Making an investment in a business or buying a business is quite risky. Suppose a person wants to buy a company and later he comes across that the representations made by the seller were untrue and that there are a lot of hidden risks which are associated in the business like, suits against the company or that the Company was formed without complying to the provisions under Companies Act, 2013 and now the company has to compensate heavy penalties. Hence the buyer would be overburdened such liabilities, fines, compensations and penalties and buyer would end up in a helpless position.
In order to avoid falling into such a trapped situation of unforeseen risks, liabilities and penalties, it is advisable for the buyer to conduct due diligence (“DD”) on the seller’s entity in order to acknowledge all the upcoming liabilities associated with the company.
A person or business entity before entering into a legal contract has to take some reasonable steps to investigate and exercise his power, this reasonable care and caution refer to due diligence.
Due Diligence refers to conduct thorough investigation and examination of all critical aspects of a business such as finance, operational tax, commercial duties, all sorts of taxation, IT, integrity, social diligence, environment, health and safety etc.
Due diligence in basic terms refers to the background check before entering into a legal contract with the seller to invest or buy into his company.
Purpose of Due Diligence
The main purpose of due diligence is to provide assurance to the buyer/investor that the proposed transaction is safe and that he can go ahead with it. The team who conduct such background investigation review all sorts of documents both relevant and important, and all the information pertaining to the target company is examined. The discoveries which are made if associated with risks then it is indicated by raising red flags wherever necessary. Once the risks involved are identified it is again compensated by the taking specific representation, warranty and indemnity from the seller to the buyer or acquirer.
- Due Diligence helps the acquirer to be notified with all the material facts in relation to the business, including associated risks and opportunities. Such an investigation reduces the risk of unpleasant contract or post-transaction surprises, by assuring the acquirer about the business in detail.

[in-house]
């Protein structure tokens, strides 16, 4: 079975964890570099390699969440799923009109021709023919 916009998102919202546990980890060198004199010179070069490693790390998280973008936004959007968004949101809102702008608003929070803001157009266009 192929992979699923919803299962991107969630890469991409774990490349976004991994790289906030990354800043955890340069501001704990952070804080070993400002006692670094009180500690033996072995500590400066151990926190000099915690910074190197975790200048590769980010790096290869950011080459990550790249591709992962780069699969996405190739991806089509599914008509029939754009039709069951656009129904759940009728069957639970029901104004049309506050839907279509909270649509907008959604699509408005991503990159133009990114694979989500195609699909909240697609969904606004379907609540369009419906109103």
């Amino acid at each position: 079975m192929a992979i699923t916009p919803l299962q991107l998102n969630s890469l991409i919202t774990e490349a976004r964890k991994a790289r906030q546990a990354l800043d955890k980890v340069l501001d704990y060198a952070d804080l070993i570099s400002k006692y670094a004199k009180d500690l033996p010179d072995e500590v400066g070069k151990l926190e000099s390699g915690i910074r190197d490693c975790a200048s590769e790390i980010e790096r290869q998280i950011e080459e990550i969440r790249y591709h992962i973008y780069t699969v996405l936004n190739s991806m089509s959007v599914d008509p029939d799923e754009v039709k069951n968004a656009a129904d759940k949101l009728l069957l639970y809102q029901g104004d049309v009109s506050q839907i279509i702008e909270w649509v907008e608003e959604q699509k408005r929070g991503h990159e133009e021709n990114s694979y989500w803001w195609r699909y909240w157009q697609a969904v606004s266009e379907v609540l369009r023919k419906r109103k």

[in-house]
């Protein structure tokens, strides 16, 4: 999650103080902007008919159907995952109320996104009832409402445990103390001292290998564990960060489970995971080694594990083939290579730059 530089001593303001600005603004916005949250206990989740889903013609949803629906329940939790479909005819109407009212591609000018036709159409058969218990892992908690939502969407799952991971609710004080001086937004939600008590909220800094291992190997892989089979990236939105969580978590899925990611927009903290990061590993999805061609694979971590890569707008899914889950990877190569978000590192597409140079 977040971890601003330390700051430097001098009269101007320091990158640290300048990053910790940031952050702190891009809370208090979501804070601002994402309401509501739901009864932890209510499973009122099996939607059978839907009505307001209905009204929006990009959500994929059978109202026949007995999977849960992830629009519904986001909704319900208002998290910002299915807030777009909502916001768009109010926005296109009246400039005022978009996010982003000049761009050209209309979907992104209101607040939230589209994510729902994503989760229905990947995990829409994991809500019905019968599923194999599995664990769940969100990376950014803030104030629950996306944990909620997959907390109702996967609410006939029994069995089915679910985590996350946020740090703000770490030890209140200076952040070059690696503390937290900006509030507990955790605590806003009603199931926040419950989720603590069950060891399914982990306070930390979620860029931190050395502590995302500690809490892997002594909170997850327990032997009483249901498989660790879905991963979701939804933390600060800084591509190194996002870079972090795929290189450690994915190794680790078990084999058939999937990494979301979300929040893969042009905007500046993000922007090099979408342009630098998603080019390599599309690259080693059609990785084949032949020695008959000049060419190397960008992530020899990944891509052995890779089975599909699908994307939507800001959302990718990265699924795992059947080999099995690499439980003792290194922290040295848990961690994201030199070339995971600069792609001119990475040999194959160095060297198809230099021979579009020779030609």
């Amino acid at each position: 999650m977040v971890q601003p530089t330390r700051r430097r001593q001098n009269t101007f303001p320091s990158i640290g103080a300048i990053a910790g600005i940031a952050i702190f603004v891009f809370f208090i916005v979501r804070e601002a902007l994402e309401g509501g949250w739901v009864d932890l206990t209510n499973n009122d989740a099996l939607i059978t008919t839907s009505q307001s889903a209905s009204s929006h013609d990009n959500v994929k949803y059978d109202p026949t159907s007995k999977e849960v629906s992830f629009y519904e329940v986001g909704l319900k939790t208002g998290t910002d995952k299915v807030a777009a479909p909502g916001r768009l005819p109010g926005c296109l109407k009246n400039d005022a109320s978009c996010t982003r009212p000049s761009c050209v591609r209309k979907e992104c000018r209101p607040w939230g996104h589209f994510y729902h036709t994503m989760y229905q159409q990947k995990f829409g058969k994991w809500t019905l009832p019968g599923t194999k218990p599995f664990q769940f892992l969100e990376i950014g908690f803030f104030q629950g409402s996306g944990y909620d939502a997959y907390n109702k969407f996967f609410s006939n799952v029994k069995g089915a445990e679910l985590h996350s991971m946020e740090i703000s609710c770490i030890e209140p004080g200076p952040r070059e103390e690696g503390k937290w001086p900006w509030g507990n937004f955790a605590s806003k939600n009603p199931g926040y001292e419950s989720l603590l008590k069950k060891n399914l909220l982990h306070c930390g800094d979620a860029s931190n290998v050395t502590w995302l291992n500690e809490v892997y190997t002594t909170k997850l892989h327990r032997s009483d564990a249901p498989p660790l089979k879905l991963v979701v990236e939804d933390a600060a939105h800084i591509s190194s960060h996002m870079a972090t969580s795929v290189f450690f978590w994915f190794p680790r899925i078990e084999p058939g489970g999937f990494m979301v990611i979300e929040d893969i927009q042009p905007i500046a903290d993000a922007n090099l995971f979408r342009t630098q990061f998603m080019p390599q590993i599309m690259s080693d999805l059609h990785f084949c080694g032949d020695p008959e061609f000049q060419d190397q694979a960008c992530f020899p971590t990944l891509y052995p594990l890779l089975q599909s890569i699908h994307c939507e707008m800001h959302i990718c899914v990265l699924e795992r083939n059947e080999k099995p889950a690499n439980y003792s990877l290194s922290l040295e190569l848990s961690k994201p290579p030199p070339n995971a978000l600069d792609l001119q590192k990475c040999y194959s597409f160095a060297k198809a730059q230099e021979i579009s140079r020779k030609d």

- Due diligence helps to build a trustful relationship between the acquirer and the target company.
- Representation and warranties for indemnification can be identified through such investigation.
- It helps in discovering and evaluating all possible financial risks which are very important for the acquirer to know before buying or investing in the business.
- It also notifies the acquirer whether all necessary regulations have been followed and the laws with Companies Act 2013 has been complied with.
Types of Due Diligence:
· Business due diligence
Under the business category, the business model of a particular company is examined and analyzed whether the business of this particular company has growth potential. The profit growth of the company is also measured by analyzing its revenue and cash flow structure.
· Legal due diligence
Legal due diligence ensures whether all the necessary rules and regulations for a company have complied with respect to the Companies Act, 2013 and all other statutes. All the secretarial standards, rules and regulations by which business is governed, contracts that the present company has entered into and if any litigation process that is ongoing is also examined.
· Accounting due diligence
All the information in relation to the finance of the company is scrutinized under this category. This sort of investigation is usually conducted by an accountant who ensures whether or not all the financial information that have been provided by the target company is accurate and correct as reflecting on their accounting records.
· Environmental due diligence
The team conducting environmental due diligence ensures on if any environmental risks or liabilities are involved with the target company and its business.
There is also various other diligence that can be looked upon varying from company to company. There may be matters relating to privacy, confidentiality, intellectual property issues, and other potential issues. It requires meticulous research before investing or buying into a particular company in order to be on safe side. In spite of having all necessary conditions if due diligence is not conducted in a proper manner then the acquirer will undergo a great loss. Due diligence is a provision which helps to manage all the risks and hence it shall be followed before hurrying into making a legal contract of purchase or investment.